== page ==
Only Lovers Left Alive‘s biggest antagonist is simply the outside world, with its epidemics of dull minds and blood-borne diseases. “The vampire is a resonant metaphor,” Jarmusch writes in the film’s press notes. “Adam and Eve are metaphors for the present state of human life.” But the takeaway isn’t dour in the slightest, for this is also a gorgeously filmed (by frequent François Ozon collaborator Yorick Le Saux), sharply realized dark comedy. The delight Jarmusch takes in tweaking the vampire mythos — sunlight most certainly kills, but garlic is “a superstition” — is just as enjoyable as his interest in exploring the agony, ecstasy, and uneventful lulls of immortality. *


ONLY LOVERS LEFT ALIVE opens Fri/18 in San Francisco.

Devil’s advocate



FILM It’s taken nearly three years for Aleksandr Sokurov’s Faust to get to the Bay Area. That seems apt for what was surely, in 2011, the least popular recipient of the Venice Film Festival’s Golden Lion in decades. Jury chief Darren Aronofsky (whose own epic about God and man’s purpose and such, Noah, is stone sober by contrast) called it the kind of movie that “changes you forever after you see it.” Others — especially those who expect some resemblance to the “tragedy by Johann Wolfgang von Goethe” the film claims to be based on, perhaps its first insidious joke — registered reactions in the general realm of “WTF?”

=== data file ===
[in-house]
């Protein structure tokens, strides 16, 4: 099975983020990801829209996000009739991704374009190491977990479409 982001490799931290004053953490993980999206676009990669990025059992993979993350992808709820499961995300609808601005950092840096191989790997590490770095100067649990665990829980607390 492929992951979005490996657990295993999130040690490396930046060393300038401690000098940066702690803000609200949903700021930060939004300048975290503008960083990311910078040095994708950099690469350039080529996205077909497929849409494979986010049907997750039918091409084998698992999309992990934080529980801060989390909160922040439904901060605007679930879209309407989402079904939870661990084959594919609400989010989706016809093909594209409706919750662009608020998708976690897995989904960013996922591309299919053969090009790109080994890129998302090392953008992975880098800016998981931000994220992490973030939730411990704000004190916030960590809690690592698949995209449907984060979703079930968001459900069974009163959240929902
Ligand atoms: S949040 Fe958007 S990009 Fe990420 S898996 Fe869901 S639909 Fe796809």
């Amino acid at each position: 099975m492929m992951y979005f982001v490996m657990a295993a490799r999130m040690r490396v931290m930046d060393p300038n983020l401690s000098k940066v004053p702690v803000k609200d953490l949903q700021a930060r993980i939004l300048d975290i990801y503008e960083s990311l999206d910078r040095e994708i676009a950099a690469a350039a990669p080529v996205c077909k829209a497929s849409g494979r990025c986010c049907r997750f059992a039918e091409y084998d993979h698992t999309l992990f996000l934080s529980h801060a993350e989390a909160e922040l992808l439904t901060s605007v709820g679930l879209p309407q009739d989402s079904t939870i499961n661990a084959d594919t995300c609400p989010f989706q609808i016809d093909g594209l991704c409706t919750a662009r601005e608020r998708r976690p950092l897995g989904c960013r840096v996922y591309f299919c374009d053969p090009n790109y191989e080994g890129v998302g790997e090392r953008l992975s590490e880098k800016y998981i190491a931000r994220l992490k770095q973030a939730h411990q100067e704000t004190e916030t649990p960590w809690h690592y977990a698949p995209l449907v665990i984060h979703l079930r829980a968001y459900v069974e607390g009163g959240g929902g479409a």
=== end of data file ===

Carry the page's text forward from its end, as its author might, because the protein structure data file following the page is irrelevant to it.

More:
But mostly, this Faust simply hasn’t been seen very much, an odd fate for a fairly expensive art movie that purportedly Putin himself hoped would demonstrate the glory of modern Russian culture to the world. (Even if it is a German-language period piece shot in the Czech Republic.)

One can only imagine Vladimir’s subsequent dismay, and possible avowals to never again back auteurs without the surnames Bondarchuk or Mikhalkov — men who can be counted on to grunt out macho, patriotic cine-blintzes that in proud testament to national nepotism invariably get chosen as Russia’s official Oscar contenders. (Nikita Mikhalkov’s massive 2011 bust Burnt by the Sun 2: Citadel nudged out Faust for that honor, prompting international hilarity.)

What can Sokurov be counted on for? He is a weirdo. Even his popular triumphs — 1997’s rhapsodic Mother and Son; 2002’s extraordinary 300-years-of-history-in-one-traveling-shot Russian Ark — are very rarefied stuff, disinterested in conventional narrative or making their meanings too clear. In production scale, Faust is Sokurov’s biggest project, which hardly stops it also being possibly his most perverse. Whose idea was it to give this guy millions of euros in anticipation of something beautiful, accessible, or at least non-maddening? Surely a few heads rolled at the Russian Cinema Fund, Golden Lion or no.

But whatever bureaucrats’ loss is our gain … finally. Faust is compellingly, often hypnotically dreamlike and grotesque, a film not quite like any other. It rings bells redolent of certain classic 1970s Herzog features, and of course Sokurov’s own prior ones (as well as those by his late mentor Tarkovsky). But it has a stoned strangeness all its own. It’s not 140 minutes you should enter lightly, because you are going to exit it headily, drunk off the kind of questionable homebrew elixir that has a worm floating in it.